For the longest time, business owners saw their brand as being the company's logo, the corporate colours, a slogan, or tag line perhaps. Then it became more than that; the way the company operated was seen as being part of the brand. Companies became known for exceptional customer service, or for being green, ethical, charitable—a company's corporate culture was integral to, and indelibly linked to the brand.
Today, your culture is your brand. Your corporate culture has become outward facing, rather than a matter of internal philosophy. In part, social media has increased transparency to the point that companies can keep no secrets. If a company treats its staff poorly, that will be exposed and becomes part of how customers see and relate to the brand.
We live in a world of increasing divisiveness. There is so much "them and us" in politics and day-to-day life, that it's getting to the point where many consumers are becoming uncomfortable dealing with companies that don't treat people decently, who are not ethical, who are not acting in a sustainable way across all fronts—who are not inclusive.
In fact, we are seeing increasing numbers of companies telling the story of their ethical internal culture in captivating ways. Ways that support the health, wellbeing and growth of their employees and the world at large. Whether that's a fast food chain funding employees' education costs or working towards the creation of a fully recyclable and compostable coffee cup.
Sometimes, flaws can expose our corporate culture which in turn can detrimentally affect our outward, public-facing brand. Such was the case earlier this year when Starbucks, after an unfortunate incident at one of its locations, decided to close every one of its coffee shops in the U.S. for half a day for racial bias training. This was in response to consumer outrage, but also demonstrated the company's commitment to its internal ethical culture. Of course, it would have been far better for the company not to have had to fight a rearguard action, but it did allow Starbucks to show how serious it was about its internal culture.
Ask yourself, how do your customers see your company? If you don't know, try asking them. If you think none of this is relevant to you as a small-town local business, think again. If your competitor has its name on a local sports team's jersey and the owner is seen coaching little league, and you have no community presence, what does that say about your company?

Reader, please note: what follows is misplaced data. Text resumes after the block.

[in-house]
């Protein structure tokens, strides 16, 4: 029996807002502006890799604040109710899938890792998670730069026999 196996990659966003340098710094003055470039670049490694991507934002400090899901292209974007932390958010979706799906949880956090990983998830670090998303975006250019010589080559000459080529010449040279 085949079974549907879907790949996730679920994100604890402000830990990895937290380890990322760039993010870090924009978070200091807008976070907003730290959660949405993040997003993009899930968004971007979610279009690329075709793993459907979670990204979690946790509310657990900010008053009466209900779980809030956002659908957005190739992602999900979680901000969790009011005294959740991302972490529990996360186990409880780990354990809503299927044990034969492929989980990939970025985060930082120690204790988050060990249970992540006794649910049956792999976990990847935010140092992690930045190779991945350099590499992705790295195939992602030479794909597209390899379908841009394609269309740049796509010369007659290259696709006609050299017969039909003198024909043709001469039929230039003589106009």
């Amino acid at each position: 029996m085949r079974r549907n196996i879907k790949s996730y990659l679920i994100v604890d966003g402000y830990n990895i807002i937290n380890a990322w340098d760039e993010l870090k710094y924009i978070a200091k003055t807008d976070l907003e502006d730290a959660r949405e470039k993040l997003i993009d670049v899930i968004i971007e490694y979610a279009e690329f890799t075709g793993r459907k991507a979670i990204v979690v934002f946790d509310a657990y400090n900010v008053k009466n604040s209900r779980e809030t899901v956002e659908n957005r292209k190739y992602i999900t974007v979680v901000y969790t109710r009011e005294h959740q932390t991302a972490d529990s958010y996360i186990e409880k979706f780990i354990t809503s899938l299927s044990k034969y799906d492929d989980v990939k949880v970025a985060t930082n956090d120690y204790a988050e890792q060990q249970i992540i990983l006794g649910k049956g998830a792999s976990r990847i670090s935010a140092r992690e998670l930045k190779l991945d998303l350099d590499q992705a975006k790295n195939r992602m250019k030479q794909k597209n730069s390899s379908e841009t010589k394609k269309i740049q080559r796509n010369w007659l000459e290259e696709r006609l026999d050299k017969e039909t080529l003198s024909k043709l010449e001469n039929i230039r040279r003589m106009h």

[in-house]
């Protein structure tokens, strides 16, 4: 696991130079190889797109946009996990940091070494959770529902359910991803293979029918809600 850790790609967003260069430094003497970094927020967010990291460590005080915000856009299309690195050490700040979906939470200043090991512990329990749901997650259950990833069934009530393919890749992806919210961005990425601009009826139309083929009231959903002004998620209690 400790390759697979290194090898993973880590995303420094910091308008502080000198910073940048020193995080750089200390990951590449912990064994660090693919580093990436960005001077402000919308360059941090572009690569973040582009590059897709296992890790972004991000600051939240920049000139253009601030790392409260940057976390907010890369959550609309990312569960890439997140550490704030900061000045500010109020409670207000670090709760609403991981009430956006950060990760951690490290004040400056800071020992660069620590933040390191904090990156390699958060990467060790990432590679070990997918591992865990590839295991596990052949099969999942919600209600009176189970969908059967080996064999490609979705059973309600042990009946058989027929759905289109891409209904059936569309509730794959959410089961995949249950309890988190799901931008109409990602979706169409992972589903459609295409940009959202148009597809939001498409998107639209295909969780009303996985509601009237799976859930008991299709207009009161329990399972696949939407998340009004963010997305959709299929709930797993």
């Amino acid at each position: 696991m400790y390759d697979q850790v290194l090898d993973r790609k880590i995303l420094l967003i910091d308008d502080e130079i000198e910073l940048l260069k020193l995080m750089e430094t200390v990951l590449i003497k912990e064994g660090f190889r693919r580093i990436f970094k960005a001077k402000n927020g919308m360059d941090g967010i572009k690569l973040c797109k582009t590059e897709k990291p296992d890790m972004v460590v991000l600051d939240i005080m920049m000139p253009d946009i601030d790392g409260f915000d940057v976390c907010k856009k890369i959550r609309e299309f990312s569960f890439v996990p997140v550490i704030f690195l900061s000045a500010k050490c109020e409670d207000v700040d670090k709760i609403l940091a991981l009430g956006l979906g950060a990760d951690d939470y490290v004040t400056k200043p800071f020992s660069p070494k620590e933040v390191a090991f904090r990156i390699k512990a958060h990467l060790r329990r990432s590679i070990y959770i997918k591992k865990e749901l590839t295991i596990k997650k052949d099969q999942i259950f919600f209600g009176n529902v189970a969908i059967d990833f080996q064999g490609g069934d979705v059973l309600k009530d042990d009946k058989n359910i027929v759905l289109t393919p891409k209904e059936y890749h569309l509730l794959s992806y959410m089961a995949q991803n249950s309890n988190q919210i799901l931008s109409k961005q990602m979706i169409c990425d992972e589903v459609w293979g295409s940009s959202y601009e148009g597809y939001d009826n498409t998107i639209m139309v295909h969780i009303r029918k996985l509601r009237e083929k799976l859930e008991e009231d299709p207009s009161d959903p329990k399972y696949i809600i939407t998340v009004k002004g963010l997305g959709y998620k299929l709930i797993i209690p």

If your staff moan about working for you while at work, or in social situations, what does that say about you? Are people who hear their complaints more or less likely to frequent your business? How often have you heard staff complain about working conditions when you are shopping at a retail store? How did that make you think feel about shopping there?
What can you do to build a stronger, sustainable internal corporate culture? The first thing is to develop a strong team ethic—bring your workers together in a common cause. Perhaps, adopting a charity and supporting it with donations, time, publicity might work for you. Small businesses often get behind something that has a personal connection to one of its employees.
Ask your staff what they feel strongly about and create a strategy around what they are passionate about. For instance, Bombas has donated almost 10 million pairs of socks to the homeless through its, "purchase a pair – donate a pair" program. What's really special is that the socks donated are special anti-microbial versions of their standard socks that need to be washed less often. This is something that both staff and customers can become involved with and support.
Once you have created an ethical internal corporate culture, decide how you will tell your story in a captivating way so that your customer base, and prospective market will be able to relate to it in a positive way.
Bringing your brand back to your internal culture is powerful; it brings it back to the people who are at the core of your company and you become more than a corporate brand identity. In an increasingly automated world, consumers are looking for companies they can relate to, cultures they can believe in, relate to, and trust. In short, companies that promote inclusiveness not divisiveness.